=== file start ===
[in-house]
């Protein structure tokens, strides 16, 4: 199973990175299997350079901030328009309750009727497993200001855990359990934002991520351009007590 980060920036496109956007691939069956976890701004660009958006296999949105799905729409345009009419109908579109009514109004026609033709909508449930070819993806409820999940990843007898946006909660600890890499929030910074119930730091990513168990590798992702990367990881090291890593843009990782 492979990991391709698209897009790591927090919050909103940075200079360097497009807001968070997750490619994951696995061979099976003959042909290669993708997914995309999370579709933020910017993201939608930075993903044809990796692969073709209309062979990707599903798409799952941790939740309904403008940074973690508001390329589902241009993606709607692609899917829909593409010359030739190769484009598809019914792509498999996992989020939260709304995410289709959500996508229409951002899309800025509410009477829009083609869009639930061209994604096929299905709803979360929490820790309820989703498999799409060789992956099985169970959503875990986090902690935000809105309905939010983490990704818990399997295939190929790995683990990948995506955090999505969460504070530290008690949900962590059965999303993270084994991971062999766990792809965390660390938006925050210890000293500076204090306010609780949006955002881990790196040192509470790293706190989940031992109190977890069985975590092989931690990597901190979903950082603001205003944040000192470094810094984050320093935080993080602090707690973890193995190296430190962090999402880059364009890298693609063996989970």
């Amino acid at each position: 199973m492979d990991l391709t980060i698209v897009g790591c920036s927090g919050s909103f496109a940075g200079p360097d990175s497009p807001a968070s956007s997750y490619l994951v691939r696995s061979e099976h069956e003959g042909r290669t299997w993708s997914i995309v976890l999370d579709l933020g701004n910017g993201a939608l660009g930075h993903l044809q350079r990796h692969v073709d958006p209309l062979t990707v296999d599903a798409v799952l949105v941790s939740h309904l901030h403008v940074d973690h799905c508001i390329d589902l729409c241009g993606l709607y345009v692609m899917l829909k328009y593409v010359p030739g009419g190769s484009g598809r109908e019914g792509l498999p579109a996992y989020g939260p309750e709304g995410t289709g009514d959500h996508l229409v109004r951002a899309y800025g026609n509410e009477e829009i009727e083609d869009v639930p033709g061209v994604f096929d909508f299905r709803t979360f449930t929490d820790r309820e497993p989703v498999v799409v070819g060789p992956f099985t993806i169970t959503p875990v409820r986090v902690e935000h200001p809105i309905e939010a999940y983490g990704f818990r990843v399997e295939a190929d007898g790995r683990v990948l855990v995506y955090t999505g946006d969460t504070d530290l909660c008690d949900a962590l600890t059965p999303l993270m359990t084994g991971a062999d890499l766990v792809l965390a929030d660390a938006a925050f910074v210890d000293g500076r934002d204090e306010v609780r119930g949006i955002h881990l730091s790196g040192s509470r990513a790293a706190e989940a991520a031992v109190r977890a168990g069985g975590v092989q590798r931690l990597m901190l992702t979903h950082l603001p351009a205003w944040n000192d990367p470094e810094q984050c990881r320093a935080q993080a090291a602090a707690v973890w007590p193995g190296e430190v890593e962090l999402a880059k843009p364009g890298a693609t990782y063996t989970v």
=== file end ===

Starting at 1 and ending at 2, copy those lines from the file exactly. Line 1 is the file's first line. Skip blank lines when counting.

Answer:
[in-house]
């Protein structure tokens, strides 16, 4: 199973990175299997350079901030328009309750009727497993200001855990359990934002991520351009007590 980060920036496109956007691939069956976890701004660009958006296999949105799905729409345009009419109908579109009514109004026609033709909508449930070819993806409820999940990843007898946006909660600890890499929030910074119930730091990513168990590798992702990367990881090291890593843009990782 492979990991391709698209897009790591927090919050909103940075200079360097497009807001968070997750490619994951696995061979099976003959042909290669993708997914995309999370579709933020910017993201939608930075993903044809990796692969073709209309062979990707599903798409799952941790939740309904403008940074973690508001390329589902241009993606709607692609899917829909593409010359030739190769484009598809019914792509498999996992989020939260709304995410289709959500996508229409951002899309800025509410009477829009083609869009639930061209994604096929299905709803979360929490820790309820989703498999799409060789992956099985169970959503875990986090902690935000809105309905939010983490990704818990399997295939190929790995683990990948995506955090999505969460504070530290008690949900962590059965999303993270084994991971062999766990792809965390660390938006925050210890000293500076204090306010609780949006955002881990790196040192509470790293706190989940031992109190977890069985975590092989931690990597901190979903950082603001205003944040000192470094810094984050320093935080993080602090707690973890193995190296430190962090999402880059364009890298693609063996989970």